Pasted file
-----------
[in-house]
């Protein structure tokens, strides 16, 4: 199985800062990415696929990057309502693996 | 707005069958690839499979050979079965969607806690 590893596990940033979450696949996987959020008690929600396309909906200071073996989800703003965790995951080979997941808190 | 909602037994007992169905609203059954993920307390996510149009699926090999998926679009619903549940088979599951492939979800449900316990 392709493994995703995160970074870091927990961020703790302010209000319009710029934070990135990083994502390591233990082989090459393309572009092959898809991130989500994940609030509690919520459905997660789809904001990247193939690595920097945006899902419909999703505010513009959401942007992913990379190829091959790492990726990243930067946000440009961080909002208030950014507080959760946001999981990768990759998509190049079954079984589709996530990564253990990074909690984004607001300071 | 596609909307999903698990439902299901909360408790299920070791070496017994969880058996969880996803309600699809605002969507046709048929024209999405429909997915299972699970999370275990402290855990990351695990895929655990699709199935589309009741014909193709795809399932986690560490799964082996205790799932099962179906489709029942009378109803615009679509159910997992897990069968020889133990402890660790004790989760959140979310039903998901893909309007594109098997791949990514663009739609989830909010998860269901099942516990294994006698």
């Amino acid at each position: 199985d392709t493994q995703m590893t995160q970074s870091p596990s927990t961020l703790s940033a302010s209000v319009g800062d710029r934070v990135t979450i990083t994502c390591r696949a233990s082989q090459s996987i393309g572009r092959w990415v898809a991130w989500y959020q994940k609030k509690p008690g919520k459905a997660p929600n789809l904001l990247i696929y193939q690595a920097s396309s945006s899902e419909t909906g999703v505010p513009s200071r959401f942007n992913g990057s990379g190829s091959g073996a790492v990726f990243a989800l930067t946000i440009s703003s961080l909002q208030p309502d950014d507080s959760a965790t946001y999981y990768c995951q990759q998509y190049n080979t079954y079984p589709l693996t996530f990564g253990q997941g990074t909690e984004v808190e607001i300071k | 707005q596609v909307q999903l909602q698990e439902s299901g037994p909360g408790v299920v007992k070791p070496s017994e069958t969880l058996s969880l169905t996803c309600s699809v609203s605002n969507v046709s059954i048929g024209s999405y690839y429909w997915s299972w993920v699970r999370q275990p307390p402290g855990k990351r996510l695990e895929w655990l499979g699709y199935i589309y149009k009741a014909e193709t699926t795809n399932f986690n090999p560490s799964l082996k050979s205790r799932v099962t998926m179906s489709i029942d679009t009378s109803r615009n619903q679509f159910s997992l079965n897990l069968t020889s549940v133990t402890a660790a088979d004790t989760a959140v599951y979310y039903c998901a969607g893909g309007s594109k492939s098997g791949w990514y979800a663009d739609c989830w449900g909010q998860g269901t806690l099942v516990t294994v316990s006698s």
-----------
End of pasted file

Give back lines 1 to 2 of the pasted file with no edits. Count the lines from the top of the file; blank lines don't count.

[in-house]
């Protein structure tokens, strides 16, 4: 199985800062990415696929990057309502693996 | 707005069958690839499979050979079965969607806690 590893596990940033979450696949996987959020008690929600396309909906200071073996989800703003965790995951080979997941808190 | 909602037994007992169905609203059954993920307390996510149009699926090999998926679009619903549940088979599951492939979800449900316990 392709493994995703995160970074870091927990961020703790302010209000319009710029934070990135990083994502390591233990082989090459393309572009092959898809991130989500994940609030509690919520459905997660789809904001990247193939690595920097945006899902419909999703505010513009959401942007992913990379190829091959790492990726990243930067946000440009961080909002208030950014507080959760946001999981990768990759998509190049079954079984589709996530990564253990990074909690984004607001300071 | 596609909307999903698990439902299901909360408790299920070791070496017994969880058996969880996803309600699809605002969507046709048929024209999405429909997915299972699970999370275990402290855990990351695990895929655990699709199935589309009741014909193709795809399932986690560490799964082996205790799932099962179906489709029942009378109803615009679509159910997992897990069968020889133990402890660790004790989760959140979310039903998901893909309007594109098997791949990514663009739609989830909010998860269901099942516990294994006698």